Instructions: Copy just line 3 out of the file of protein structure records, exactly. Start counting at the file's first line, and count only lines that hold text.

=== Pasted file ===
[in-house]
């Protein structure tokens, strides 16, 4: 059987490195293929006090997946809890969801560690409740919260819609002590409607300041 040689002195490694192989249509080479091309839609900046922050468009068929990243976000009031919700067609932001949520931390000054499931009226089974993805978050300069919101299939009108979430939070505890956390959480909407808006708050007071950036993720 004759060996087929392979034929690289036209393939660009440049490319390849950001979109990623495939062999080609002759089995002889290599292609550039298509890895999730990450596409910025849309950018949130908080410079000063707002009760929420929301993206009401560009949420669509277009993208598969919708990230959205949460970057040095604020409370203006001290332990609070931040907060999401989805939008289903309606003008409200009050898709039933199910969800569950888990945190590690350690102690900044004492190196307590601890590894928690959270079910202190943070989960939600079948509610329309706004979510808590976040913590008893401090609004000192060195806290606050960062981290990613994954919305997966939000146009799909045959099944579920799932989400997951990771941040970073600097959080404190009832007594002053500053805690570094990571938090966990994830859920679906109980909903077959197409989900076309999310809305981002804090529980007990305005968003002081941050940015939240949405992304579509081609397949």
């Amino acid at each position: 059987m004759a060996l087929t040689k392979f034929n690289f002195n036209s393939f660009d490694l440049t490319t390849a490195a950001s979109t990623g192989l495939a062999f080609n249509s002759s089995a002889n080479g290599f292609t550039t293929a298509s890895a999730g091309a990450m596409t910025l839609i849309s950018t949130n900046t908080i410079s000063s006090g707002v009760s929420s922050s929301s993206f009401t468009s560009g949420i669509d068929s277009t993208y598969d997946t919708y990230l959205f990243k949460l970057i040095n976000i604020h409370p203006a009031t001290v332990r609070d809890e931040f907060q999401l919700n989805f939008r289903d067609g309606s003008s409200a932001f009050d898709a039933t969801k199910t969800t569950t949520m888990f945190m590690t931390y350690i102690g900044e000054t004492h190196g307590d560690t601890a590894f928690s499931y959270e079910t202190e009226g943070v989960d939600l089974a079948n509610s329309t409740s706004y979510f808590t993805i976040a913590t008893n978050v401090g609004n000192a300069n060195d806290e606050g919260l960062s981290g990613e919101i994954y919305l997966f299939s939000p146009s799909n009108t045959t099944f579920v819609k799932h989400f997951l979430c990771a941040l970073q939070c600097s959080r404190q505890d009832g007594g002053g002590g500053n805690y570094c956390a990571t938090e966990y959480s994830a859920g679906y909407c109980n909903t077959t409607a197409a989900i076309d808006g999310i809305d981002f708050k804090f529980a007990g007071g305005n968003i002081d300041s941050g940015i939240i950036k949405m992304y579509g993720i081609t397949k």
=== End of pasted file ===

């Amino acid at each position: 059987m004759a060996l087929t040689k392979f034929n690289f002195n036209s393939f660009d490694l440049t490319t390849a490195a950001s979109t990623g192989l495939a062999f080609n249509s002759s089995a002889n080479g290599f292609t550039t293929a298509s890895a999730g091309a990450m596409t910025l839609i849309s950018t949130n900046t908080i410079s000063s006090g707002v009760s929420s922050s929301s993206f009401t468009s560009g949420i669509d068929s277009t993208y598969d997946t919708y990230l959205f990243k949460l970057i040095n976000i604020h409370p203006a009031t001290v332990r609070d809890e931040f907060q999401l919700n989805f939008r289903d067609g309606s003008s409200a932001f009050d898709a039933t969801k199910t969800t569950t949520m888990f945190m590690t931390y350690i102690g900044e000054t004492h190196g307590d560690t601890a590894f928690s499931y959270e079910t202190e009226g943070v989960d939600l089974a079948n509610s329309t409740s706004y979510f808590t993805i976040a913590t008893n978050v401090g609004n000192a300069n060195d806290e606050g919260l960062s981290g990613e919101i994954y919305l997966f299939s939000p146009s799909n009108t045959t099944f579920v819609k799932h989400f997951l979430c990771a941040l970073q939070c600097s959080r404190q505890d009832g007594g002053g002590g500053n805690y570094c956390a990571t938090e966990y959480s994830a859920g679906y909407c109980n909903t077959t409607a197409a989900i076309d808006g999310i809305d981002f708050k804090f529980a007990g007071g305005n968003i002081d300041s941050g940015i939240i950036k949405m992304y579509g993720i081609t397949k």